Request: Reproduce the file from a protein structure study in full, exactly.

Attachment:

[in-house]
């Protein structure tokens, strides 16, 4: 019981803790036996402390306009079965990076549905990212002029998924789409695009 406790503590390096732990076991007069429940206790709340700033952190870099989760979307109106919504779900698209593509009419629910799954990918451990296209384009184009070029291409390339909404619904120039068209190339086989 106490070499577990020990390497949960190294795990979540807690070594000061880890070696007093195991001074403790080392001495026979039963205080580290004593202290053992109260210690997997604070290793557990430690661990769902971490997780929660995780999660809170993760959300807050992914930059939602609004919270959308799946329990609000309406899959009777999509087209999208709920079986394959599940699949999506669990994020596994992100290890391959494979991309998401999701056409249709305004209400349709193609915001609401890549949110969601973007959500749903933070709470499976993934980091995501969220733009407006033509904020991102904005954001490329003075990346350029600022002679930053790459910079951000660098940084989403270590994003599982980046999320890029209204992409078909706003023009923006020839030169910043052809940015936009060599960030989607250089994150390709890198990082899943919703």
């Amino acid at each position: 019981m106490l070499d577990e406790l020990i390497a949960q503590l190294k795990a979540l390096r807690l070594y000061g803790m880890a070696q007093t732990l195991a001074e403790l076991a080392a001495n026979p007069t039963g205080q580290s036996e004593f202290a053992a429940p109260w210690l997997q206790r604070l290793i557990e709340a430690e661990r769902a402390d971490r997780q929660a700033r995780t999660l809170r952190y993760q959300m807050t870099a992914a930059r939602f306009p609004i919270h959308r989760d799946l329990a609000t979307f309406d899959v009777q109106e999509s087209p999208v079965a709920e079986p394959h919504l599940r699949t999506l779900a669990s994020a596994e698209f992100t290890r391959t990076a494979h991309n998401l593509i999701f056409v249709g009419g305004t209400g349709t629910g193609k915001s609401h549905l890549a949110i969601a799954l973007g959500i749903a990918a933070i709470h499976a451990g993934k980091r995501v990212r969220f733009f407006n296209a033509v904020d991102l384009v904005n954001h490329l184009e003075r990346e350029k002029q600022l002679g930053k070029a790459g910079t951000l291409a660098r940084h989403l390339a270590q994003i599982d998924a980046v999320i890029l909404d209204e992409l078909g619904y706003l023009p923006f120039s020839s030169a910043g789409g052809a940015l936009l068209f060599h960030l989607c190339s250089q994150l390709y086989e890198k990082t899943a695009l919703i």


[in-house]
């Protein structure tokens, strides 16, 4: 019981803790036996402390306009079965990076549905990212002029998924789409695009 406790503590390096732990076991007069429940206790709340700033952190870099989760979307109106919504779900698209593509009419629910799954990918451990296209384009184009070029291409390339909404619904120039068209190339086989 106490070499577990020990390497949960190294795990979540807690070594000061880890070696007093195991001074403790080392001495026979039963205080580290004593202290053992109260210690997997604070290793557990430690661990769902971490997780929660995780999660809170993760959300807050992914930059939602609004919270959308799946329990609000309406899959009777999509087209999208709920079986394959599940699949999506669990994020596994992100290890391959494979991309998401999701056409249709305004209400349709193609915001609401890549949110969601973007959500749903933070709470499976993934980091995501969220733009407006033509904020991102904005954001490329003075990346350029600022002679930053790459910079951000660098940084989403270590994003599982980046999320890029209204992409078909706003023009923006020839030169910043052809940015936009060599960030989607250089994150390709890198990082899943919703």
């Amino acid at each position: 019981m106490l070499d577990e406790l020990i390497a949960q503590l190294k795990a979540l390096r807690l070594y000061g803790m880890a070696q007093t732990l195991a001074e403790l076991a080392a001495n026979p007069t039963g205080q580290s036996e004593f202290a053992a429940p109260w210690l997997q206790r604070l290793i557990e709340a430690e661990r769902a402390d971490r997780q929660a700033r995780t999660l809170r952190y993760q959300m807050t870099a992914a930059r939602f306009p609004i919270h959308r989760d799946l329990a609000t979307f309406d899959v009777q109106e999509s087209p999208v079965a709920e079986p394959h919504l599940r699949t999506l779900a669990s994020a596994e698209f992100t290890r391959t990076a494979h991309n998401l593509i999701f056409v249709g009419g305004t209400g349709t629910g193609k915001s609401h549905l890549a949110i969601a799954l973007g959500i749903a990918a933070i709470h499976a451990g993934k980091r995501v990212r969220f733009f407006n296209a033509v904020d991102l384009v904005n954001h490329l184009e003075r990346e350029k002029q600022l002679g930053k070029a790459g910079t951000l291409a660098r940084h989403l390339a270590q994003i599982d998924a980046v999320i890029l909404d209204e992409l078909g619904y706003l023009p923006f120039s020839s030169a910043g789409g052809a940015l936009l068209f060599h960030l989607c190339s250089q994150l390709y086989e890198k990082t899943a695009l919703i």